Portal:Philosophy

Portal:Philosophy

Portal:Philosophy


The Philosophy Portal

A portal for Wikipedia's philosophy resources  18,078 articles in English
The Thinker, a statue by Auguste Rodin, is often used to represent philosophy.

Philosophy (φιλοσοφία, 'love of wisdom', in Ancient Greek) is a systematic study of general and fundamental questions concerning topics like existence, reason, knowledge, value, mind, and language. It is a rational and critical inquiry that reflects on its own methods and assumptions.

Historically, many of the individual sciences, such as physics and psychology, formed part of philosophy. However, they are considered separate academic disciplines in the modern sense of the term. Influential traditions in the history of philosophy include Western, Arabic–Persian, Indian, and Chinese philosophy. Western philosophy originated in Ancient Greece and covers a wide area of philosophical subfields. A central topic in Arabic–Persian philosophy is the relation between reason and revelation. Indian philosophy combines the spiritual problem of how to reach enlightenment with the exploration of the nature of reality and the ways of arriving at knowledge. Chinese philosophy focuses principally on practical issues in relation to right social conduct, government, and self-cultivation.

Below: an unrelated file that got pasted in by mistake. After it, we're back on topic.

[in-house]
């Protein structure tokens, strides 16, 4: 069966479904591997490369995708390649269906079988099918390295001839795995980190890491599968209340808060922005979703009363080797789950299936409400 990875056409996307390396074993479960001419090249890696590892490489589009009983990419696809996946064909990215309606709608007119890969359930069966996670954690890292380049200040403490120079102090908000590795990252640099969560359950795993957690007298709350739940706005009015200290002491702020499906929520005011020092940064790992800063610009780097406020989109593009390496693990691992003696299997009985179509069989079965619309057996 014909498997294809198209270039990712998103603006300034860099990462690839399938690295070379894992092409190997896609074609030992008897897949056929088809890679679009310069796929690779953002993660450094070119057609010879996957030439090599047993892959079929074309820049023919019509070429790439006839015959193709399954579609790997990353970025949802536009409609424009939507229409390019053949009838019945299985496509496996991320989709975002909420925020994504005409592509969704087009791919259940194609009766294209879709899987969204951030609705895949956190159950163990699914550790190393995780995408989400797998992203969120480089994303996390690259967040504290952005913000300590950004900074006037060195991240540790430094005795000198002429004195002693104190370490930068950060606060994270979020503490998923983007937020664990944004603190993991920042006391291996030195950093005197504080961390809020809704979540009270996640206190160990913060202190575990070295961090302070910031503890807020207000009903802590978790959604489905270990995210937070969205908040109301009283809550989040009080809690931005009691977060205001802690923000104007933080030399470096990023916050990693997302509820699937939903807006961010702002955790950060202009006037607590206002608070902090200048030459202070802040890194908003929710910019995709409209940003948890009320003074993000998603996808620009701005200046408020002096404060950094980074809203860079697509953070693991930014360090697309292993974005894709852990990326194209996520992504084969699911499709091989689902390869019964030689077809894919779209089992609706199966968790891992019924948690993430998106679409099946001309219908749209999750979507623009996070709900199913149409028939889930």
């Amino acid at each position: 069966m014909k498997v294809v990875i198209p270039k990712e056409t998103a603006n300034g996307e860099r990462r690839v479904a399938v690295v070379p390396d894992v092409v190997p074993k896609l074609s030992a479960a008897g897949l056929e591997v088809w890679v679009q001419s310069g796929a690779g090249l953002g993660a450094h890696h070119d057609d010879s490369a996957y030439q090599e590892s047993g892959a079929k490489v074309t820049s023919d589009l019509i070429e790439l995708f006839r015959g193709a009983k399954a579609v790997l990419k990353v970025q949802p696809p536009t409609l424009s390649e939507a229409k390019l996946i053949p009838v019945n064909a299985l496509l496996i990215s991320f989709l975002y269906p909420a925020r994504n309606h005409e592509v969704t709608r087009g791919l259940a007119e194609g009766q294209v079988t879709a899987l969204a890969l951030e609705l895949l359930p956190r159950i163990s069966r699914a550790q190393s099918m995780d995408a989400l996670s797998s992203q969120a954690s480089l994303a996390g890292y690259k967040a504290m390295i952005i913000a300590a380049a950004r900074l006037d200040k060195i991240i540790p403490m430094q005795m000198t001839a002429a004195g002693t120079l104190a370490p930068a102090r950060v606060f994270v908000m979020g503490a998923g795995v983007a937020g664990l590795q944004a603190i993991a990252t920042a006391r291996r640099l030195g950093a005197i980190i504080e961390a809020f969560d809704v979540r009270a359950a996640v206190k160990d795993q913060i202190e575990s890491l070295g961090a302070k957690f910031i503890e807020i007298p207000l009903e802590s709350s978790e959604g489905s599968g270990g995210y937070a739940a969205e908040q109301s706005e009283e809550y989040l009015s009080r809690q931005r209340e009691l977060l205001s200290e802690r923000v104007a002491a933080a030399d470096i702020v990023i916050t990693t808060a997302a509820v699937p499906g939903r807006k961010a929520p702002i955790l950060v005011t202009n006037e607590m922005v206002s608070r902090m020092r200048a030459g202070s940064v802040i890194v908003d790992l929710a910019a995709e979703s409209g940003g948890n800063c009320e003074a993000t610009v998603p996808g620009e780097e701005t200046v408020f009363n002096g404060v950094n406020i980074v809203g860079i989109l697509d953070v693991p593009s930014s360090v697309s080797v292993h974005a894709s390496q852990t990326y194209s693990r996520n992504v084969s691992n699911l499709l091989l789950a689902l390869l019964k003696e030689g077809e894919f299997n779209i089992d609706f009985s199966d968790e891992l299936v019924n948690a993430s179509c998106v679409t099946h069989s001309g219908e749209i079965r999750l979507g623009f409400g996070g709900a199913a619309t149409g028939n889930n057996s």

Major branches of philosophy are epistemology, ethics, logic, and metaphysics. Epistemology studies what knowledge is and how to acquire it. Ethics investigates moral principles and what constitutes right conduct. Logic is the study of correct reasoning and explores how good arguments can be distinguished from bad ones. Metaphysics examines the most general features of reality, existence, objects, and properties. Other subfields are aesthetics, philosophy of language, philosophy of mind, philosophy of religion, philosophy of science, philosophy of mathematics, philosophy of history, and political philosophy. Within each branch, there are competing schools of philosophy that promote different principles, theories, or methods.

Philosophers use a great variety of methods to arrive at philosophical knowledge. They include conceptual analysis, reliance on common sense and intuitions, use of thought experiments, analysis of ordinary language, description of experience, and critical questioning. Philosophy is related to many other fields, including the sciences, mathematics, business, law, and journalism. It provides an interdisciplinary perspective and studies the scope and fundamental concepts of these fields. It also investigates their methods and ethical implications. (Full article...)